Don't let a few bearish analysts scare you away from the FANG (or FAANNG) stocks, Jim Cramer told his Mad Money viewers Tuesday. Periodic pullbacks in this group are quite common, he added, and are always a reason to buy, and not sell.
So why did the FANG stocks, Cramer's acronym for Facebook (FB - Get Report) , Amazon.com (AMZN - Get Report) , Netflix (NFLX - Get Report) and Alphabet (GOOGL - Get Report) , head lower? Cramer outlined the reasons, adding Apple (AAPL - Get Report) and Nvidia (NVDA - Get Report) to the list for an even more pronounced FAANNG.
Put simply, the FANG stocks are a bet on future growth and nothing erodes that growth more than inflation. So when interest rates rise and inflation seems imminent, growth stocks decline. Then there are other sectors, like the industrials, that do incredibly well when the economy is booming. As the industrials rise, it also makes the earnings from FANG less attractive.
Are rising interest rates and a booming economy a reason to sell FANG? Cramer still owns Facebook, Apple, Nvidia and Alphabet for his charitable trust, Action Alerts PLUS. He said that Facebook will deliver the same great earnings it always has, while Amazon remains fabulous and should be bought on any weakness. Rumors of weak iPhone sales at Apple should be ignored, Cramer added, and Nvidia still makes the best chips around.
In fact, the only member of FAANNG that Cramer was worried about is Netflix, as it now must compete with a more relevant Walt Disney (DIS - Get Report) . But beyond Netflix, Cramer said its simply too hard to trade these names, which is why it's always better to own them and not trade them.
Over on Real Money, Cramer says breakouts are the new normal for this market. Get more on Cramer's insights with a free trial subscription to Real Money.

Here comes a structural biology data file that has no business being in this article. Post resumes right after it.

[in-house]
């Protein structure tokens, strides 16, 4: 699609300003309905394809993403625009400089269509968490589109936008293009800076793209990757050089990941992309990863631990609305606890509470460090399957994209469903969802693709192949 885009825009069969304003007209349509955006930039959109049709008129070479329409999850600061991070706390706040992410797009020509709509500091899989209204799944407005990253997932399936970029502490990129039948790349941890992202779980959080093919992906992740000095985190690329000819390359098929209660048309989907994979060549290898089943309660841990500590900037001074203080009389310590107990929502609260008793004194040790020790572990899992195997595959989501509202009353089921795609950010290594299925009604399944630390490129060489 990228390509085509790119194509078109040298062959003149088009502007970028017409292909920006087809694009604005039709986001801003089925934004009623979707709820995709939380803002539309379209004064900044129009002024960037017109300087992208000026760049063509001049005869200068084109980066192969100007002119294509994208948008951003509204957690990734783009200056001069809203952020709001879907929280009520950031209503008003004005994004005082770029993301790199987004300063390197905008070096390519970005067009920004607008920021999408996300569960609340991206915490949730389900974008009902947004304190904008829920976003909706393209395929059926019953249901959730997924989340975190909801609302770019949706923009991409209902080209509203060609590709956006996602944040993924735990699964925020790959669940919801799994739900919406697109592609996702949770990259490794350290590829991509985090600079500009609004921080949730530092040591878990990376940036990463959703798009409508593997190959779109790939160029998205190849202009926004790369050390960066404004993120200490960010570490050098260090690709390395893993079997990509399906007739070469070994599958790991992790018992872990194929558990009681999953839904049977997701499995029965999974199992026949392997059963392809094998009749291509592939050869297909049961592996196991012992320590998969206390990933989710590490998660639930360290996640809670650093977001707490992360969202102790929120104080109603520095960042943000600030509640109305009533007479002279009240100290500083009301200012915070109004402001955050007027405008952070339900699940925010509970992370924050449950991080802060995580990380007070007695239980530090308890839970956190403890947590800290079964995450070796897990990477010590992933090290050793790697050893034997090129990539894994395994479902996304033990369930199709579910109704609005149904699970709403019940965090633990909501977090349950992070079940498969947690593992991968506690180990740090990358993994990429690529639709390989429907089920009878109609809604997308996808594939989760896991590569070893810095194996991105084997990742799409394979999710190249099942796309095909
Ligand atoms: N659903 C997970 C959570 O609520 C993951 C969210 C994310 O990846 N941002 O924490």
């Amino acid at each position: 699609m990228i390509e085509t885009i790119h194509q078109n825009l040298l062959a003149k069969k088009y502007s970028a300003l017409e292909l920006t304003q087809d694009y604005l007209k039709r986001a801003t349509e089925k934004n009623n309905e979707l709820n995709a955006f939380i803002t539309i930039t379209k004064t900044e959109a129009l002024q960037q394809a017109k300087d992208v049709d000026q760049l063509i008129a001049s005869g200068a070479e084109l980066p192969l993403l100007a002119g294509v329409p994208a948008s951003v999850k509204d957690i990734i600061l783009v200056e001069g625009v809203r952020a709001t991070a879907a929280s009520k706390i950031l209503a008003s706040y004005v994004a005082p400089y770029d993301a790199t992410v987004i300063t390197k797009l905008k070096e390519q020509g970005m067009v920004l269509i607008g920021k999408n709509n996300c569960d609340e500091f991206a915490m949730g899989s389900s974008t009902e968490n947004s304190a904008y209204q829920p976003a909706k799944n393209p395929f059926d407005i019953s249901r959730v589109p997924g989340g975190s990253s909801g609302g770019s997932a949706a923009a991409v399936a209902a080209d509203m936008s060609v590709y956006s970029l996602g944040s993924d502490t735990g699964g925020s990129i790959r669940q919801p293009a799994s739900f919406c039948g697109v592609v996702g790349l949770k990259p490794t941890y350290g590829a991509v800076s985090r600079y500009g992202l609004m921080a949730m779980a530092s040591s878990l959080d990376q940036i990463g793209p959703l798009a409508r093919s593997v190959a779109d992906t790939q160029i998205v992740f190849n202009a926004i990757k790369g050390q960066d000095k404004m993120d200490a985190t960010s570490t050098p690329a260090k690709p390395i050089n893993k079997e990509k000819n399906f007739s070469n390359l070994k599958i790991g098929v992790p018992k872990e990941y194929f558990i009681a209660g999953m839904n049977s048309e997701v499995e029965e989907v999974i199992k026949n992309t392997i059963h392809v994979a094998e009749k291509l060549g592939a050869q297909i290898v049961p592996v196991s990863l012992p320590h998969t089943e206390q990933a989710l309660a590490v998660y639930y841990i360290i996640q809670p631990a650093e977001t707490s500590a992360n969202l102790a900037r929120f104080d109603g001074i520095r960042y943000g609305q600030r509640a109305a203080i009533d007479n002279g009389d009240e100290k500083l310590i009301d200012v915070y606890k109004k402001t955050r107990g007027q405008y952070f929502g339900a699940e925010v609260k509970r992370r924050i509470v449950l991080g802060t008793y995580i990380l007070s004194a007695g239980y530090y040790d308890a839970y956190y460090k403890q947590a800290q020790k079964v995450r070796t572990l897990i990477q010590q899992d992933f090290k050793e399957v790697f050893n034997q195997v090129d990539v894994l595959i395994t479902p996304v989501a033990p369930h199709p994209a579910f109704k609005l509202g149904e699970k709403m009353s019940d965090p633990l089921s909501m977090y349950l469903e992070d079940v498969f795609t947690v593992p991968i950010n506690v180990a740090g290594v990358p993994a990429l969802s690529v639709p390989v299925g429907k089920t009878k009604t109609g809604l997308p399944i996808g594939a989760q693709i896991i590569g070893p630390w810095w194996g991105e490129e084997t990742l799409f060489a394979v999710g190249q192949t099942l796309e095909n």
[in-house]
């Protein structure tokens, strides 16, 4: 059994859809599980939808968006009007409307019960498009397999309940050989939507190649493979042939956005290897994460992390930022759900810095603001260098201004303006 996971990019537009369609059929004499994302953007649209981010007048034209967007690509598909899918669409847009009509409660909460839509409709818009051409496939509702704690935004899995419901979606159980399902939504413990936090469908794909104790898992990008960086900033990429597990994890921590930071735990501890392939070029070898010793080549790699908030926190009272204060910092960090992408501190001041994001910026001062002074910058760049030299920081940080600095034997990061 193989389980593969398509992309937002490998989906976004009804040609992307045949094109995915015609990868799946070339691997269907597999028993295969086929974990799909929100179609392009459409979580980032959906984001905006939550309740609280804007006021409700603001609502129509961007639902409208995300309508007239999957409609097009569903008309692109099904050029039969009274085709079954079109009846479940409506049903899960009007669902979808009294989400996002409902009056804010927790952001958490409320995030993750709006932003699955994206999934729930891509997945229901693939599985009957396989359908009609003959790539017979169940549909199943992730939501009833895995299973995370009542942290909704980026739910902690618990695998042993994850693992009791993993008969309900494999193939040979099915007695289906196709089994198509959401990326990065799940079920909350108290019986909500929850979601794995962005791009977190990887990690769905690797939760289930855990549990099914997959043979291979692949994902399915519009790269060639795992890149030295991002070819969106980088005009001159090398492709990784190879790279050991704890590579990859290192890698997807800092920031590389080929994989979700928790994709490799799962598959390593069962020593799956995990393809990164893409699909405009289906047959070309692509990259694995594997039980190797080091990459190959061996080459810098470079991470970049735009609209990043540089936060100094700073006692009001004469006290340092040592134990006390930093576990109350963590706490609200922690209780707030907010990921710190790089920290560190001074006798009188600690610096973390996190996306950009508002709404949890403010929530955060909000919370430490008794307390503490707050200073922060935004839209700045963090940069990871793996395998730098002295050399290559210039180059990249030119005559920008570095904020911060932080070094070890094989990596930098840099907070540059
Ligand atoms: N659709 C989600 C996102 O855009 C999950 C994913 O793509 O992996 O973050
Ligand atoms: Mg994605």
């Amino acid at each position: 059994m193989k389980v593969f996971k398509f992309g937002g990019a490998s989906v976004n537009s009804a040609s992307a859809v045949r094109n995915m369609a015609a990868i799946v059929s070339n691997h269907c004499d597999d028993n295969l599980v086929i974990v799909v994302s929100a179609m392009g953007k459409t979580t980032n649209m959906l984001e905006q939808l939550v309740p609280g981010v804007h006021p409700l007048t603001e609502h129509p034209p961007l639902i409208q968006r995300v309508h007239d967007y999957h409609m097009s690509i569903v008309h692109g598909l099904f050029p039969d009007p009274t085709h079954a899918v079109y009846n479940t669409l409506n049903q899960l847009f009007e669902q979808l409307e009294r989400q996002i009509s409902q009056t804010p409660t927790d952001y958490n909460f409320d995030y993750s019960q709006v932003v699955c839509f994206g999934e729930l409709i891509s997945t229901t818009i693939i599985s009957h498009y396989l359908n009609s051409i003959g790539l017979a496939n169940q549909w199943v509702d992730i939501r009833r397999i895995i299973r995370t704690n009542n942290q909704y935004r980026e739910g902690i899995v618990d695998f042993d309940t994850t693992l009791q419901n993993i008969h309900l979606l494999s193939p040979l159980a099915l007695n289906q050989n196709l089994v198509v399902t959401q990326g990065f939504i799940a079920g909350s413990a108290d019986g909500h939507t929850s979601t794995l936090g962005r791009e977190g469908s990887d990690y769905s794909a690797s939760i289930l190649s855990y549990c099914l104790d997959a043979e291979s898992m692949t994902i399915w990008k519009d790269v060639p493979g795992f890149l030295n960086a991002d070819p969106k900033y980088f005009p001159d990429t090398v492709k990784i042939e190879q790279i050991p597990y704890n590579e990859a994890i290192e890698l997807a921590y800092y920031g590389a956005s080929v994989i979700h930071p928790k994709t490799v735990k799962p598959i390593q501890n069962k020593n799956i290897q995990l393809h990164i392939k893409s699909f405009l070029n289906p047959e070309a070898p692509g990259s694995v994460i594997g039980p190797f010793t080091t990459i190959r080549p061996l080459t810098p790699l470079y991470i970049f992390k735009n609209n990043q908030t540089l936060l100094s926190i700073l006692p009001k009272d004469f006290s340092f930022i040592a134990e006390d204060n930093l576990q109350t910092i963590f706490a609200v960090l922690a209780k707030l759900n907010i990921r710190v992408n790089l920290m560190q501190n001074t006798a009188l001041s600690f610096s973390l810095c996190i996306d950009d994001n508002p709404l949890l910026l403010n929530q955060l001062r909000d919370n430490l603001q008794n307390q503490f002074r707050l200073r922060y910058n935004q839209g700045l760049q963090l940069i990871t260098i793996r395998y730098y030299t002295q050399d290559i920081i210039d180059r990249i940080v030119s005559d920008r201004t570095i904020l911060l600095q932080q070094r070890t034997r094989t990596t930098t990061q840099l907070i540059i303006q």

Off the Charts: Bitcoin vs. Gold
In the "Off The Charts" segment, Cramer checked in with colleague Carley Garner to see whether bitcoin is poised to replace gold as the place people store their wealth in times of crisis.
Garner first noted that bitcoin was created as an experimental currency to buy and sell on the web. It was never intended to be an investable security. Bitcoin is not backed by anything and cannot be used in jewelry or by your dentist.
That said, Garner then turned to gold's recent pullback below $1,250 an ounce, a move that many attribute to the debut of bitcoin futures. However, Garner noted that this is the fourth time the precious metal has dipped below $1,250 in 2017, giving it no relationship to cryptocurrencies.
Garner then looked at several other charts to determine that gold is likely near a bottom and has strong levels of support at $1,235 and $1,200 that are likely to hold and send the metal back to the upside.
To see all the charts and read more of Cramer and Garner's analyses, read It's a Bitcoin vs. Gold Smackdown.
Executive Decision: MarketAxess
For his "Executive Decision" segment, Cramer sat down to talk with Rick McVey, founder, chairman and CEO of MarketAxess (MKTX - Get Report) , a financial technology company providing an electronic bond trading platform. Shares of MarketAxess are up 37.5% year-to-date.